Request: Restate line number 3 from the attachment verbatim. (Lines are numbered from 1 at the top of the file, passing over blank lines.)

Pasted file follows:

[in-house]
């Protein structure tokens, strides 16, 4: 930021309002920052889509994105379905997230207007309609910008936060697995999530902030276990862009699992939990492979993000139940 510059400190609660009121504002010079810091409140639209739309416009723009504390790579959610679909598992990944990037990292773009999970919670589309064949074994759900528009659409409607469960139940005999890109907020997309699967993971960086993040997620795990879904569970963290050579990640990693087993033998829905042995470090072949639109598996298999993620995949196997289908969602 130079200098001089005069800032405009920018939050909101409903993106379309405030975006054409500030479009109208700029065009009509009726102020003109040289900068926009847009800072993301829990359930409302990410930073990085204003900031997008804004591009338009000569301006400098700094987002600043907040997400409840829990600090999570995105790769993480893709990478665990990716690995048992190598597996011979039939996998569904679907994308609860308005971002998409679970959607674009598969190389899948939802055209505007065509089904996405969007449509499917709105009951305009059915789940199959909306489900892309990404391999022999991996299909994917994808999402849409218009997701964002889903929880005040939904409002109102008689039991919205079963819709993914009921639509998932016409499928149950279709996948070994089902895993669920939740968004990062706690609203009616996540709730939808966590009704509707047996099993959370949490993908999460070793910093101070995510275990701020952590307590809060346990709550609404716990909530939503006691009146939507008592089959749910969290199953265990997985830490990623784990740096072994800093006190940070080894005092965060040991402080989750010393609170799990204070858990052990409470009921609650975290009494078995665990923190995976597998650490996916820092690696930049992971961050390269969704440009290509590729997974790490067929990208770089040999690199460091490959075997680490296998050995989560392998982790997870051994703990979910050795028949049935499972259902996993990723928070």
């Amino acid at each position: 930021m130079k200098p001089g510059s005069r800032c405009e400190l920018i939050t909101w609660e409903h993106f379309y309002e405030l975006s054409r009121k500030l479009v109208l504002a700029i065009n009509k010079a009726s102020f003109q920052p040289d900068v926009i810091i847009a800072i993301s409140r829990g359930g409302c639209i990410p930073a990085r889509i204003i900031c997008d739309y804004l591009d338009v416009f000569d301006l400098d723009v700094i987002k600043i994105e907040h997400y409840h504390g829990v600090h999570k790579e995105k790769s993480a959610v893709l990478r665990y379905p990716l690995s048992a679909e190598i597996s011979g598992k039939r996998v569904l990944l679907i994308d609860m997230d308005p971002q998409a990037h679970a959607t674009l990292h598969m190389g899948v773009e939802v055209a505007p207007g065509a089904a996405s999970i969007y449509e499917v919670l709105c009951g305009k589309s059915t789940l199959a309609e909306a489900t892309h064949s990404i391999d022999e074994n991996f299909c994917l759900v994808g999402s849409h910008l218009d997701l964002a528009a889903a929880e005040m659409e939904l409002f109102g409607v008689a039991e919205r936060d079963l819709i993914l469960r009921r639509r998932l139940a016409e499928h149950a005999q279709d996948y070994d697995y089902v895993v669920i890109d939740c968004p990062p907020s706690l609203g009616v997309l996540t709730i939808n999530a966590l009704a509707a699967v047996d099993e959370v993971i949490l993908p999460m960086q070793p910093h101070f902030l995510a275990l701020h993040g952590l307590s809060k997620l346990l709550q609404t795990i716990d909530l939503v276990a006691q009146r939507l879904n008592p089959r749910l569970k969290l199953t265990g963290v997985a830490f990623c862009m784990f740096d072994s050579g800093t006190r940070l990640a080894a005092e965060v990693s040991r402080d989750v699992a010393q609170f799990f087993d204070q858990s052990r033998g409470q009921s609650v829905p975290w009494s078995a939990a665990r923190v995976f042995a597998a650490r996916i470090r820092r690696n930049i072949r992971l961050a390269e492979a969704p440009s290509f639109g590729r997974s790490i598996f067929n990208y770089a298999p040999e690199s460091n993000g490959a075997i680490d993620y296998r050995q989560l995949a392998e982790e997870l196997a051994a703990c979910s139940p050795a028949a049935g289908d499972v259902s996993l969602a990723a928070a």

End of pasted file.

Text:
């Amino acid at each position: 930021m130079k200098p001089g510059s005069r800032c405009e400190l920018i939050t909101w609660e409903h993106f379309y309002e405030l975006s054409r009121k500030l479009v109208l504002a700029i065009n009509k010079a009726s102020f003109q920052p040289d900068v926009i810091i847009a800072i993301s409140r829990g359930g409302c639209i990410p930073a990085r889509i204003i900031c997008d739309y804004l591009d338009v416009f000569d301006l400098d723009v700094i987002k600043i994105e907040h997400y409840h504390g829990v600090h999570k790579e995105k790769s993480a959610v893709l990478r665990y379905p990716l690995s048992a679909e190598i597996s011979g598992k039939r996998v569904l990944l679907i994308d609860m997230d308005p971002q998409a990037h679970a959607t674009l990292h598969m190389g899948v773009e939802v055209a505007p207007g065509a089904a996405s999970i969007y449509e499917v919670l709105c009951g305009k589309s059915t789940l199959a309609e909306a489900t892309h064949s990404i391999d022999e074994n991996f299909c994917l759900v994808g999402s849409h910008l218009d997701l964002a528009a889903a929880e005040m659409e939904l409002f109102g409607v008689a039991e919205r936060d079963l819709i993914l469960r009921r639509r998932l139940a016409e499928h149950a005999q279709d996948y070994d697995y089902v895993v669920i890109d939740c968004p990062p907020s706690l609203g009616v997309l996540t709730i939808n999530a966590l009704a509707a699967v047996d099993e959370v993971i949490l993908p999460m960086q070793p910093h101070f902030l995510a275990l701020h993040g952590l307590s809060k997620l346990l709550q609404t795990i716990d909530l939503v276990a006691q009146r939507l879904n008592p089959r749910l569970k969290l199953t265990g963290v997985a830490f990623c862009m784990f740096d072994s050579g800093t006190r940070l990640a080894a005092e965060v990693s040991r402080d989750v699992a010393q609170f799990f087993d204070q858990s052990r033998g409470q009921s609650v829905p975290w009494s078995a939990a665990r923190v995976f042995a597998a650490r996916i470090r820092r690696n930049i072949r992971l961050a390269e492979a969704p440009s290509f639109g590729r997974s790490i598996f067929n990208y770089a298999p040999e690199s460091n993000g490959a075997i680490d993620y296998r050995q989560l995949a392998e982790e997870l196997a051994a703990c979910s139940p050795a028949a049935g289908d499972v259902s996993l969602a990723a928070a």